Athlete’s Foot: Causes Prevention And Treatment
While it’s not a life-or-death matter, athlete’s foot-especially if it’s persistent-can be painful and make walking difficult.
The early signs of athlete’s foot are patches or fissures , especially between the toes. As the infection progresses, the skin may turn red, become itchy, and appear moist. Small blisters may spread out across the foot, breaking to expose raw fissures that are painful and may swell. The area between the toes is most often affected, but the infection may spread to the soles of the feet or to the toenails, which can become thick and colored white or cloudy yellow. In the most advanced cases, the rash will extend moccasin-style across the sole of your foot, and your feet may ooze pus and develop a foul odor.
How Can I Prevent Athlete’s Foot
Don’t go barefoot in public areas such as the pool or gym where many others are also barefoot. Cut your risk by keeping your feet clean, dry, and powdered with an over-the-counter antifungal foot powder. Other sensible steps:
- Wear synthetic socks, and shoes that breathe shoes that keep water out also keep sweat in.
- Never share shoes, socks, or towels.
- If you get athlete’s foot, wash your socks and towels in the hottest water possible.
- Be doubly cautious if you take an antibiotic. The medication can kill beneficial bacteria that normally control the fungus that causes athlete’s foot.
- Take your shoes off when you go home and let your feet get exposed to the air.
What Is The Treatment For Athlete’s Foot
Since there is no single cause for athleteâs foot there is no single treatment. Nevertheless, all causes of this condition benefit by promoting a dry, clean, and friction-free environment for the feet.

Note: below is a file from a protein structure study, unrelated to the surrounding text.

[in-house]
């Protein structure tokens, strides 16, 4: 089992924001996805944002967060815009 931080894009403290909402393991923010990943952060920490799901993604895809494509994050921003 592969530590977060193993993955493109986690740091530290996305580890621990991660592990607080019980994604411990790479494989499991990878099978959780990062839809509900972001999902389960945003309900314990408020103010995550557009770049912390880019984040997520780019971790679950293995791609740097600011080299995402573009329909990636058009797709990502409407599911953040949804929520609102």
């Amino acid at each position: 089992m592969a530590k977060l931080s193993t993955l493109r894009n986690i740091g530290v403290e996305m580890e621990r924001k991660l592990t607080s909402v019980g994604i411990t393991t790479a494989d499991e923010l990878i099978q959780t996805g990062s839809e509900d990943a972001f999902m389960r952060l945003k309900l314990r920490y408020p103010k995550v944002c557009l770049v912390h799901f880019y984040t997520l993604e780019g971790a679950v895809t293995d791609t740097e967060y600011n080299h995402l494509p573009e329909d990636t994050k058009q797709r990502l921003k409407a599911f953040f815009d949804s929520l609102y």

- Occlusive shoe materials, such as vinyl, which cause the feet to remain moist, provide an excellent area for the fungus to proliferate.
- Likewise, absorbent socks like cotton that wick water away from your feet may help.
- Some individuals who sweat excessively benefit from the application of antiperspirants like 20% aluminum chloride .
- Powders can help keep your feet dry.
- Although counterintuitive, if your feet can be soaked in a solution of aluminum acetate and then air dried with a fan, this can be very helpful if performed three or four times within 30 minutes.
- A home remedy of dilute white vinegar soaks, using one part vinegar and roughly four parts water, once or twice a day may aid in treatment followed by evaporation can be helpful.
For fungus infection, there are plenty of options. Many medications are available, including
Chronic Scaly Athletes Foot
Multiple fungi can cause moccasin-type athletes foot, resulting in dry, scaling skin on the sole of the foot. The scale is very fine and silvery, and the skin underneath is usually pink and tender.
Your hands may also be infected, and the usual pattern of infection is two feet and one hand, or one foot and two hands. Less commonly, this infection can spread to other areas of the body.
Chronic scaly athletes foot is associated with fungal nail infections, which may lead to recurrent skin infections.
Symptoms Of Athlete’s Foot
Athletes foot can infect one or both of your feet. Although its primarily an infection of the foot, it can spread to your hands if you scratch or pick at the infected areas on your feet. Symptoms of athletes foot include: